no edit summary
thumb|left|300px|Figure 1. Brook Farm was associated with the Utopian socialist movement.]]
Socialism, in the United States at least, has often been seen as a negative term or been associated with other countries, usually dictatorships or Marxist states. Nevertheless, socialism has a long political history in the United States and has been, at times, influential in American politics.
====Early Socialism in the United States====
The earliest forms of socialism are evident in the early 19th century with the establishment of what was called 'Utopian' Socialism, a form of socialism that focused on establishing communities that had a goal where there would be minimal social ills made possible through collective social action. These communities could serve as examples to the larger country and thus eventually influence national policies. Many such communities were established throughout the United States in the early to mid-19th century, mostly by European settlers, who had developed their ideas in Europe but attempted to practice their community beliefs in the United States because it was seen as a place that afforded the space and political opportunity to create new communities. Brook Farm in Massachusetts and the town of Bethel, Missouri are two such examples. Some of these communities were inspired by Christian beliefs and socialism of collective action, while others were inspired by German Idealism philosophy, such as that supported by Immanuel Kant, and the Romanticism movement in Europe which viewed individuals and institutions having been corrupted by society and social change, in part caused by industrialism.
This developed into the Transcendentalism movement in the United States during the 1820s-1830s. Brook Farm was one of their well-known communities, established in 1841 by George Ripley, that once included Nathaniel Hawthorne and Ralph Emerson as members. The Transcendentalists were influenced by Charles Fourier, a prominent French Socialist thinker of the Utopian movement. At Brook Farm, the community attempted to pool their labor and resources so that intellectual and scientific pursuit could be followed by the community. By 1849, the community was financially insolvent, as the farming used for communal money proved unprofitable, and the farm itself was sold (Figure 1).<ref>For early history of American socialism and Utopian socialism, see: Taylor, K. (2016). <i>Political ideas of the utopian socialists</i>. Routledge. </ref>
thumb|left|300px|Figure 2. The AFL labor organization was a legacy of American socialism that eventually formed the AFL-CIO union today.]]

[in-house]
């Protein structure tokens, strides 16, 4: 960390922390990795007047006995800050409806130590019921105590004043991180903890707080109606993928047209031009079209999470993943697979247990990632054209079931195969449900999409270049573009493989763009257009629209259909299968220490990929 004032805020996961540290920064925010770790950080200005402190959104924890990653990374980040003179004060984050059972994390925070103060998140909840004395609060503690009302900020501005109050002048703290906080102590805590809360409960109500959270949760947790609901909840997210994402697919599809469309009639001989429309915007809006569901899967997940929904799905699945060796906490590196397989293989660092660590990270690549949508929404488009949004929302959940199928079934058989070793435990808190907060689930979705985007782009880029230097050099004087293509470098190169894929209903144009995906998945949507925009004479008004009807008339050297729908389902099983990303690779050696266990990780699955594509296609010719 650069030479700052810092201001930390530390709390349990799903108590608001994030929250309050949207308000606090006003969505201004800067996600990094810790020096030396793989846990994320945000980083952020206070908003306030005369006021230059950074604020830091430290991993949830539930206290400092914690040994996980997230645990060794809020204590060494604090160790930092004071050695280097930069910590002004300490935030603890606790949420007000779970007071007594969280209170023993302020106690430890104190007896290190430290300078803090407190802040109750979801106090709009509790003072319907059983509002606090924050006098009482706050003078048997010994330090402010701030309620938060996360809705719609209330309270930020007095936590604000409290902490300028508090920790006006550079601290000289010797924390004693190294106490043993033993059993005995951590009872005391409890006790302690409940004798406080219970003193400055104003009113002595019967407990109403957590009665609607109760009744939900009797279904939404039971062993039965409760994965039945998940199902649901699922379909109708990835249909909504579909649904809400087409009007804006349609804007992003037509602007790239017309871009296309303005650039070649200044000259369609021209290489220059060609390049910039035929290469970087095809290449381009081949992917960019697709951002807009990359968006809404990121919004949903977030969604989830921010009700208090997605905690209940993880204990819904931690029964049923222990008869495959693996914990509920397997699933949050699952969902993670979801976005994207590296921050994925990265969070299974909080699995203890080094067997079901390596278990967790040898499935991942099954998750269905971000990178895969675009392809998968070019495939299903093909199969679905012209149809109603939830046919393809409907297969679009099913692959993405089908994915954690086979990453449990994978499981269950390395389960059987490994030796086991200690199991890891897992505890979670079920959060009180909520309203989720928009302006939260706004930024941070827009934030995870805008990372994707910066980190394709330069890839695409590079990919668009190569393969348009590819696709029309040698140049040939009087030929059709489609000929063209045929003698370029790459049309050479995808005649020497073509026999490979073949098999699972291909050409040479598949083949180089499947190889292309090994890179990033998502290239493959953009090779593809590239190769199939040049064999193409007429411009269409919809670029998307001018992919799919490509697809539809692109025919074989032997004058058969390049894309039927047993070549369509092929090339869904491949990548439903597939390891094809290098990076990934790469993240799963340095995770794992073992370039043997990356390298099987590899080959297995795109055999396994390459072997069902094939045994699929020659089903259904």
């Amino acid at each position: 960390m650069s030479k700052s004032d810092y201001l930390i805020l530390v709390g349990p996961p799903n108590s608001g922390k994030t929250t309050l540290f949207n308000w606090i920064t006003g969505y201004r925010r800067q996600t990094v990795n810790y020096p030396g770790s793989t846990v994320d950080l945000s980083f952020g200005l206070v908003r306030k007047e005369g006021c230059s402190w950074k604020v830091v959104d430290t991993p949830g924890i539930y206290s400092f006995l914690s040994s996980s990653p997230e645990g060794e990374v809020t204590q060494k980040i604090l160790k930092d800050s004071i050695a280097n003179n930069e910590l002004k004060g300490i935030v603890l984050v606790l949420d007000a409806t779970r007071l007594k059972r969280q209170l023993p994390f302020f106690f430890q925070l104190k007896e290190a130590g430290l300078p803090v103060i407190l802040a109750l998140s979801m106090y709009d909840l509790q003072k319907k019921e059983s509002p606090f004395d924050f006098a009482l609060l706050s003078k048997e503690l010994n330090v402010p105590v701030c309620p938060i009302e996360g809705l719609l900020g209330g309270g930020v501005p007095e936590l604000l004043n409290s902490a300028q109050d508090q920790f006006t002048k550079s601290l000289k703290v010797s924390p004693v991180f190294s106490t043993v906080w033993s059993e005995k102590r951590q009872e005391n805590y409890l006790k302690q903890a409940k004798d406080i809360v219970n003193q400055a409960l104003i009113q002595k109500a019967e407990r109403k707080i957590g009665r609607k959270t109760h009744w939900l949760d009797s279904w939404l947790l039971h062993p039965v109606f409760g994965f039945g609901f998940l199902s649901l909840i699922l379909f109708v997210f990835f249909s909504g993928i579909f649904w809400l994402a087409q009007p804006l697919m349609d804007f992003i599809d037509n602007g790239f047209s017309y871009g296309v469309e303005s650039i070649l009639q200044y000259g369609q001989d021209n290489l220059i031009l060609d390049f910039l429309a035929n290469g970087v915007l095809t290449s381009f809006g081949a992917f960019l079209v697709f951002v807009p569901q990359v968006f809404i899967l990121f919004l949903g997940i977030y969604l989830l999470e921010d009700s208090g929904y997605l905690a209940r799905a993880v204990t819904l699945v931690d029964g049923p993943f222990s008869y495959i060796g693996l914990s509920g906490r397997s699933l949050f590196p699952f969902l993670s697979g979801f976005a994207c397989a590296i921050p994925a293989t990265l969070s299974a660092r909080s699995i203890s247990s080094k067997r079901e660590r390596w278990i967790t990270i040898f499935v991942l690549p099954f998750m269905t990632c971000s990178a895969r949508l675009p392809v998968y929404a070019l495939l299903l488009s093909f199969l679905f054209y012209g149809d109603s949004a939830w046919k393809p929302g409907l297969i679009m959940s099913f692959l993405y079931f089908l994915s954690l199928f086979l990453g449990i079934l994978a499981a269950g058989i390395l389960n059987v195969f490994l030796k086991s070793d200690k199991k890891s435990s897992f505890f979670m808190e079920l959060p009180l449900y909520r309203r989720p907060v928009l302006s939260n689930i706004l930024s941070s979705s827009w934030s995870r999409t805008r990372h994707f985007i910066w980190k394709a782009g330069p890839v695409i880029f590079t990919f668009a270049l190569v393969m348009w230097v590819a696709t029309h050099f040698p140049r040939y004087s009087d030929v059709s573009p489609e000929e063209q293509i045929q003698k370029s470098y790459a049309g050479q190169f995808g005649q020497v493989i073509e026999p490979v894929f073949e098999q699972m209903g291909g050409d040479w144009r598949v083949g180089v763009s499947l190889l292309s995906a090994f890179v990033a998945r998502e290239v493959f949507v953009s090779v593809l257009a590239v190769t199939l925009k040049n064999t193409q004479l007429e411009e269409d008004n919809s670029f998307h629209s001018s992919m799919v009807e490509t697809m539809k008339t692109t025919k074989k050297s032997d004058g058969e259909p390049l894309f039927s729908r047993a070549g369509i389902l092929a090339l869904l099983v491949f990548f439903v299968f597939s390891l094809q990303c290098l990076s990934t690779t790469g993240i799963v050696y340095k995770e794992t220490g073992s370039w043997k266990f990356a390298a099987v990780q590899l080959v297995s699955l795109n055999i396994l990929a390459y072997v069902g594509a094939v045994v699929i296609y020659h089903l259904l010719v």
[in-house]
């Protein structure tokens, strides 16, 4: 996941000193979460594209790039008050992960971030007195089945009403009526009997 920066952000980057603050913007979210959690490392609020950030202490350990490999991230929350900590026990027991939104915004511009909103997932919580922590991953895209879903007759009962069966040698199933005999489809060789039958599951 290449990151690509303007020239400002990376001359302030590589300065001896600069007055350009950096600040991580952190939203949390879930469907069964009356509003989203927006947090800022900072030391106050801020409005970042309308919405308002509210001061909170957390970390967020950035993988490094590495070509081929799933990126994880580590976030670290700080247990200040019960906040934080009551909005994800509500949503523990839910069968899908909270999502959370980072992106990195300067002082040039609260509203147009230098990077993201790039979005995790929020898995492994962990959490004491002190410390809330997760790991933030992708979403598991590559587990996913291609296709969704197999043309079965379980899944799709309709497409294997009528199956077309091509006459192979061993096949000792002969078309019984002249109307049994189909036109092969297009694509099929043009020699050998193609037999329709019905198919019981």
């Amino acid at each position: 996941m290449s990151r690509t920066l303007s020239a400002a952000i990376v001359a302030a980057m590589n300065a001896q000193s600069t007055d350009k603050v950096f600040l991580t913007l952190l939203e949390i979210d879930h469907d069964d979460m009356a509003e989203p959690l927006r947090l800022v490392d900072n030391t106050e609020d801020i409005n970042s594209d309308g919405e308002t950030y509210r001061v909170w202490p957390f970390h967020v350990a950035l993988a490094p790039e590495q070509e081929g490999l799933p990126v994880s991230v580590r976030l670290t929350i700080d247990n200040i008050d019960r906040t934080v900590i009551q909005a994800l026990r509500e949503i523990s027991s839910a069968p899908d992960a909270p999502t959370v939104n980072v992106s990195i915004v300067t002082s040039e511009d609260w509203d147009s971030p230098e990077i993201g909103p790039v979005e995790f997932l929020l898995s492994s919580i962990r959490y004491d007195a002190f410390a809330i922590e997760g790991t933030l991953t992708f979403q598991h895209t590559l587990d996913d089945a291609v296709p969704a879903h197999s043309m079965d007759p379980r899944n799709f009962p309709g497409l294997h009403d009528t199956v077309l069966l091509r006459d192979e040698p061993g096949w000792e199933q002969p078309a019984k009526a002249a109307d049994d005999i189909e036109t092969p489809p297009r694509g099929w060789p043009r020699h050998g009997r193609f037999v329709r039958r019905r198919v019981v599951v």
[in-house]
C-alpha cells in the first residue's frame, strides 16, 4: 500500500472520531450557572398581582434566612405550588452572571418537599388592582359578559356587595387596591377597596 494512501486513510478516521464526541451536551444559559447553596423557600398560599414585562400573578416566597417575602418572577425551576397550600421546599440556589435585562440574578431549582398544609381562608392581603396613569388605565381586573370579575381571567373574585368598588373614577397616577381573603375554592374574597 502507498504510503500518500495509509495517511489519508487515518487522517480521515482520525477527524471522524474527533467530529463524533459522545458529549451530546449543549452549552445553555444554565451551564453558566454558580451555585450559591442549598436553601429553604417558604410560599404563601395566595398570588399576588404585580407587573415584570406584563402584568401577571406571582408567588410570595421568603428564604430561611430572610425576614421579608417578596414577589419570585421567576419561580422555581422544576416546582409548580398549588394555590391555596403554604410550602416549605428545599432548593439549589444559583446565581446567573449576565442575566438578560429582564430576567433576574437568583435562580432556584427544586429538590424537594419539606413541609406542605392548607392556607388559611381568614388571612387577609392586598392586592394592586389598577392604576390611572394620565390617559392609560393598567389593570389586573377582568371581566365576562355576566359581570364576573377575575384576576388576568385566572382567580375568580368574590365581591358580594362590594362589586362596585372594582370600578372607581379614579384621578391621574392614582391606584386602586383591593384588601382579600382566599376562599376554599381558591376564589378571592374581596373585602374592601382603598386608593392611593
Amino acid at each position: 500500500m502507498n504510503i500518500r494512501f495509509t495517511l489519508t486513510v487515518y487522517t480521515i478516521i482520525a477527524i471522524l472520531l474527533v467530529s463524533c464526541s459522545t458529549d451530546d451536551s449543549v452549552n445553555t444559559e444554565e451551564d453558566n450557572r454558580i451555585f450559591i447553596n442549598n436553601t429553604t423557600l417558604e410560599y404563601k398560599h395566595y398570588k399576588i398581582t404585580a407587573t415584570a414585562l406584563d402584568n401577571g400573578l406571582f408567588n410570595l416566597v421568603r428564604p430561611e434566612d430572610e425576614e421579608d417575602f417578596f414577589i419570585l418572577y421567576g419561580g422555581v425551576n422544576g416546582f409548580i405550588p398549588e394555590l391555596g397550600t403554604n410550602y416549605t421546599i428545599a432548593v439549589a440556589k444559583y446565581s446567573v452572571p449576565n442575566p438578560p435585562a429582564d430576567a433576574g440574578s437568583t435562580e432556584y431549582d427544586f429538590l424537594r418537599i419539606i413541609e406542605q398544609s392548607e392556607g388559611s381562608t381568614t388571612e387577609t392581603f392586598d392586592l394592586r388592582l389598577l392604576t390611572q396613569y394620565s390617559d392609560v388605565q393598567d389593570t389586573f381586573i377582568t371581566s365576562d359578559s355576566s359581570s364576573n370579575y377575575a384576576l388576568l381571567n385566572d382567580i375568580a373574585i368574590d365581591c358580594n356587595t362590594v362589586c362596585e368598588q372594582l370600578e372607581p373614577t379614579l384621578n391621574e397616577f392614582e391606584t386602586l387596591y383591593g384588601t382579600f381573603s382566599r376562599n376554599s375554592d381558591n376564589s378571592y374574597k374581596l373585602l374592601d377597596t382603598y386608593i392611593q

Edward Bellamy, a relatively unknown author, wrote what would become perhaps the second highest selling book in the United States in the 19th century, surpassed only by <i>Uncle Tom's Cabin</i>. The book (<i>Looking Backward: 2000–1887</i>), published in 1888, describes a socialist United State in the year 2000. The book was still part of the Utopian Socialism ideals but now began to tackle what would become core aspects of socialism as it discussed labor and production, including equal distribution of goods across the United States. The hero of the novel wakes up in 2000 to see the United States in a socialist Utopian state where everyone retires at 45 and production is distributed equally <ref>For more on the significance of Looking Backward, see: Trodd, Z. (Ed.). (2006). <i>American protest literature</i>. Cambridge, Mass.: Belknap Press of Harvard Univ. Press. </ref>.
====Recent Socialism or Democratic Socialism====
The 1950s was the period of another 'Red Scare'; this time driving left-leaning groups to less popularity, including socialists, particularly during the period of Mccarthyism and the hearings of the House Un-American Activities Committee. It was only in the 1960s, with the New Left movement, that socialists in the United States reemerged. The Progressive Labor Party was one political party that emerged in 1962, where it helped lead and organize on more local scales, including organizing demonstrations against the Vietnam War. Michael Harrington became a well known author of socialist ideals, including a book (<i>The Other America</i>) that helped redefine socialism in the post-war era. He became a founding member of the Democratic Socialist of America (DSA) and that party still exists to this day. In addition to establishing its own party, the DSA strategy included working through the main Democratic party to get left-leaning candidates influenced or elected by democratic socialist ideals, similar to Europe. In effect, this was a transformation that began to mimic what happened to Europe early in the 20th century, as different socialist factions emerged that also opposed more pure Marxist ideals. After 2017, the DSA has now become the largest socialist party in the United States, with over 32,000 members and includes US House of Representatives members Rashida Tlaib and Alexandria Ocasio-Cortez as members. Overall, 20 DSA membres hold elected office today.<ref>For more on DSA and emerging democratic socialism in the late 20th century, see: Harrington, M. (2011). <i>Socialism: Past and Future</i>. Arcade Publishing: New York. </ref>